417km (259 miles) N of Rome, 52km (32 miles) N of Bologna, 100km (62 miles) SW of Venice
When Papa Borgia (Pope Alexander VI) was shopping for a third husband for the apple of his eye, darling Lucrezia, his gaze fell on the influential house of Este. From the 13th century, this great Italian family had dominated Ferrara, building up a powerful duchy and a reputation as patrons of the arts. Alfonse d'Este, son of the shrewd but villainous Ercole I, the ruling duke of Ferrara, was an attractively virile candidate for Lucrezia's much-used hand. (Her second husband was murdered, perhaps by her brother, Cesare, who was the apple of nobody's eye -- with the possible exception of Machiavelli. Her first marriage, a political alliance, was to Giovanni Sforza, but it was annulled in 1497.)
Although the Este family might have had reservations (after all, it was common gossip that the pope "knew" his daughter in the biblical sense), they finally consented to the marriage. As the duchess of Ferrara, a position she held until her death, Lucrezia bore seven children. But one of her grandchildren, Alfonso II, wasn't as prolific and left the family without a male heir. The greedy eye of Pope Clement VIII took quick action, gobbling up the city as his personal fiefdom in the waning months of the 16th century. The great house of Este went down in history, and Ferrara sadly declined under the papacy.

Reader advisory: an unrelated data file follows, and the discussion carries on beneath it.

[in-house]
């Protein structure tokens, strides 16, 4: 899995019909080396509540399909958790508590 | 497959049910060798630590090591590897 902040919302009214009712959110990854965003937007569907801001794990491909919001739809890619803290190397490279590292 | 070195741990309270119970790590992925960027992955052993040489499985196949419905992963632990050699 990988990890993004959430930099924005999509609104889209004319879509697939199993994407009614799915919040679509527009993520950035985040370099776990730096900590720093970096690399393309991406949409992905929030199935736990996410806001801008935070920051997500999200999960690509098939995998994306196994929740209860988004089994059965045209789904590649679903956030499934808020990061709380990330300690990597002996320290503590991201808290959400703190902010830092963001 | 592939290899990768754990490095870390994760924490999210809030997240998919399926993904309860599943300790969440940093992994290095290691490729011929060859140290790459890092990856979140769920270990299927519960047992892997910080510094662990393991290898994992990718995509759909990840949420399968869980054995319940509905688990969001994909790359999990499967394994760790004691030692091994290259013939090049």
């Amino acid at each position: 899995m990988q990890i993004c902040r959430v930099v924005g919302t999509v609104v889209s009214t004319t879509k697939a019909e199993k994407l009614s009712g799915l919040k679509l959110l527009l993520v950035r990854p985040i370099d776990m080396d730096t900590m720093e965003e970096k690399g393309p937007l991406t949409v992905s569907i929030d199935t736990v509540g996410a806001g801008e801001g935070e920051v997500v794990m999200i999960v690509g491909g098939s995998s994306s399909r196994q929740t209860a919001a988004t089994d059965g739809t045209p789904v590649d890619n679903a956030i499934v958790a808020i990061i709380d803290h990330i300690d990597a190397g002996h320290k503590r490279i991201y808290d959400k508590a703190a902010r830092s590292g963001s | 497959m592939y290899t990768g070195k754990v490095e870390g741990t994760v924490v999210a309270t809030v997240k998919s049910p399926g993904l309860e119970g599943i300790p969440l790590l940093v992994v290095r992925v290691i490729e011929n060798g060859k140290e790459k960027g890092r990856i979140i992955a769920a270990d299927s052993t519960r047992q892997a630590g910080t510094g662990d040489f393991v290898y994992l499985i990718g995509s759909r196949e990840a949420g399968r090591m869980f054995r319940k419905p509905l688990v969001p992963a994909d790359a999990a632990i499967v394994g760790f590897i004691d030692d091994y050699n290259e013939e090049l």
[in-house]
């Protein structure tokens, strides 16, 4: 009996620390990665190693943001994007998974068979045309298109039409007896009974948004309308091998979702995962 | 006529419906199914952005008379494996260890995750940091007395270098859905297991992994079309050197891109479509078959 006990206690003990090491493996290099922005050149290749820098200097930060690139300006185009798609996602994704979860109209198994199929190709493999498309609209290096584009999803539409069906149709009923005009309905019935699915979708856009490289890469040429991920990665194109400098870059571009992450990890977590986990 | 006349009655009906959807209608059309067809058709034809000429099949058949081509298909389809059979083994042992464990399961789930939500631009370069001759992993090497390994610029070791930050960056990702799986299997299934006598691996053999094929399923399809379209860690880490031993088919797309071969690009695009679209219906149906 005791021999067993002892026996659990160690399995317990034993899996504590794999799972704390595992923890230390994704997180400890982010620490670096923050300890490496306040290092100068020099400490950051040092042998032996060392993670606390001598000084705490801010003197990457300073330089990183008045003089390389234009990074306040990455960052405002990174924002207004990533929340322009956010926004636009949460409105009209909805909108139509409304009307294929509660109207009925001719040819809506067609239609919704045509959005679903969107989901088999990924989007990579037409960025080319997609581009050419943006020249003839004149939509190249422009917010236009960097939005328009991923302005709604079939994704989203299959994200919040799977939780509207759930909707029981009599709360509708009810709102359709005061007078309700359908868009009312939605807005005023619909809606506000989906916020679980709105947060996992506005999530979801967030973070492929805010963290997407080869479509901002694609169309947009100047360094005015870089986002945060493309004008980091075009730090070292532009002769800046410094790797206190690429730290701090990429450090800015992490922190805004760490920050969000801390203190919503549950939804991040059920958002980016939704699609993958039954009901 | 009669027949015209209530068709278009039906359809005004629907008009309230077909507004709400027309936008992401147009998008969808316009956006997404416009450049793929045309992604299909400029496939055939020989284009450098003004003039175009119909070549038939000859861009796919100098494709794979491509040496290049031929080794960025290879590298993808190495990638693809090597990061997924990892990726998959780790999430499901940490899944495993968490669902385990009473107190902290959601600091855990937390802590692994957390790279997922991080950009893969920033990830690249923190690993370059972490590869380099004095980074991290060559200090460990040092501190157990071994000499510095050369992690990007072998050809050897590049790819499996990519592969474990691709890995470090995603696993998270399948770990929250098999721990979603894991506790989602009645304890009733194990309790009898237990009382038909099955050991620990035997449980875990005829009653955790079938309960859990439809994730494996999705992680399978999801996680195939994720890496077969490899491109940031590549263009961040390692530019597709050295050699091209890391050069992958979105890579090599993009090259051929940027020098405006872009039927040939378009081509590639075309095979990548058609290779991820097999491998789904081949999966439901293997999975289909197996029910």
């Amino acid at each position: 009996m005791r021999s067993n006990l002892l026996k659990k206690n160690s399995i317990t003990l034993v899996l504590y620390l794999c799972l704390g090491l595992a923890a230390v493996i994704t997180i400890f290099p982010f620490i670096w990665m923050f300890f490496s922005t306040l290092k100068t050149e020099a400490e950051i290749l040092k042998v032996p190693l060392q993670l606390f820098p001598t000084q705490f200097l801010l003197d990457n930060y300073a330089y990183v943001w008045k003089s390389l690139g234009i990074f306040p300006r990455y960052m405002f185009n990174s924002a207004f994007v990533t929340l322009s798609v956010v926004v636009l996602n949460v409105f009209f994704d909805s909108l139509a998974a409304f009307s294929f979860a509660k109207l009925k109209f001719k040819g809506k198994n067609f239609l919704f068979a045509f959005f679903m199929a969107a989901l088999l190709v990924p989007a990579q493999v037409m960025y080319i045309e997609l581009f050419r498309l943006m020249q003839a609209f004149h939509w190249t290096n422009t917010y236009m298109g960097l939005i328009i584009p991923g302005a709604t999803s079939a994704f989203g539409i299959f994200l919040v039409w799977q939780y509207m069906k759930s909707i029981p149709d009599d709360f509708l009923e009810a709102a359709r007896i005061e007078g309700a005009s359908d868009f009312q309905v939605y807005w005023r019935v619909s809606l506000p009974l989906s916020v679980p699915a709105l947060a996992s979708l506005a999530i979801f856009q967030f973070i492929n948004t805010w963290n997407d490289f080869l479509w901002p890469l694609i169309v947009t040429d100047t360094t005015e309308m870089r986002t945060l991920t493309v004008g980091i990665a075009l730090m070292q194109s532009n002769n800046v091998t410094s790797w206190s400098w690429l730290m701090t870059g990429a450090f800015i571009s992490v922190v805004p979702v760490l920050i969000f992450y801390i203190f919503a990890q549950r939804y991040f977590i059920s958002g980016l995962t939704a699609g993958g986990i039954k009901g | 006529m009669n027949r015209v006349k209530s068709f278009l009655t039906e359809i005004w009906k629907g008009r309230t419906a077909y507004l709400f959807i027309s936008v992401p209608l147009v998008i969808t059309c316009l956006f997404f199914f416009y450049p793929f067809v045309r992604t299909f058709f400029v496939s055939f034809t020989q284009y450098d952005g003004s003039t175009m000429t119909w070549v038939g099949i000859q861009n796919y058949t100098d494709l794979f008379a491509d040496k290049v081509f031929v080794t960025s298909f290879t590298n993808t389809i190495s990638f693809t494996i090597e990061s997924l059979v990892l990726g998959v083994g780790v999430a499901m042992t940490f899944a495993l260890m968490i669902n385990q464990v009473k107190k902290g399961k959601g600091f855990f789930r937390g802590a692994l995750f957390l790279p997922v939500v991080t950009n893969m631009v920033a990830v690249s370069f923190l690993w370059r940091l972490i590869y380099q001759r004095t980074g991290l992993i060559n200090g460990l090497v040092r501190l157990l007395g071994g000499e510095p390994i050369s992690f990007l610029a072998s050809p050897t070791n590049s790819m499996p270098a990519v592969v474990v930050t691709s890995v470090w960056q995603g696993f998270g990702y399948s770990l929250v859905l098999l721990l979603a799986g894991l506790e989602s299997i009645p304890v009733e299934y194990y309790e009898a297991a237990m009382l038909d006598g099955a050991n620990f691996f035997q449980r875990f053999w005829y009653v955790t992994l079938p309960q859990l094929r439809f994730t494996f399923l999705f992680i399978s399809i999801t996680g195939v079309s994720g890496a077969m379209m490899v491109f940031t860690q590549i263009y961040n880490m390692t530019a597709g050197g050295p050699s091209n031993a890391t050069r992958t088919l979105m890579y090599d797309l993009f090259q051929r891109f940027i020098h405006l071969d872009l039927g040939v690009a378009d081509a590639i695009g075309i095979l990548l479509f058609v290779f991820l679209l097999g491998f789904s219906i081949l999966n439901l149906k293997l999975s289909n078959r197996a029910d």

Incidentally, Alfonso II was a dubious patron of Torquato Tasso (1544-95), author of the epic Jerusalem Delivered, a work that was to make him the most celebrated poet of the Late Renaissance. The legend of Tasso (who's thought to have been insane, paranoid, or at least tormented) has steadily grown over the centuries. It didn't need any more boosting, but Goethe fanned the legend through the Teutonic lands with his late-18th-century drama Torquato Tasso. It's said that Alfonso II at one time made Tasso his prisoner.
Ferrara is still relatively undiscovered, especially by North Americans, but it's richly blessed, with much of its legacy intact. Among the historic treasures are a great cathedral and the Este Castle, along with enough ducal palaces to make for a fast-paced day of sightseeing. Its palaces, for the most part, have long been robbed of their furnishings, but the faded frescoes, the paintings that weren't carted off, and the palatial rooms are reminders of the vicissitudes of power.
Modern Ferrara is one of the most health-conscious places in all Italy. Bicycles outnumber the automobiles on the road, and more than half of the citizens get exercise by jogging. In fact, it's almost surreal: Enclosed in medieval walls under a bright sky, everywhere you look, you'll find the people of Ferrara engaged in all sorts of self-powered locomotion. Beware of octogenarian cyclists whizzing by you with shopping bags flapping in the wind.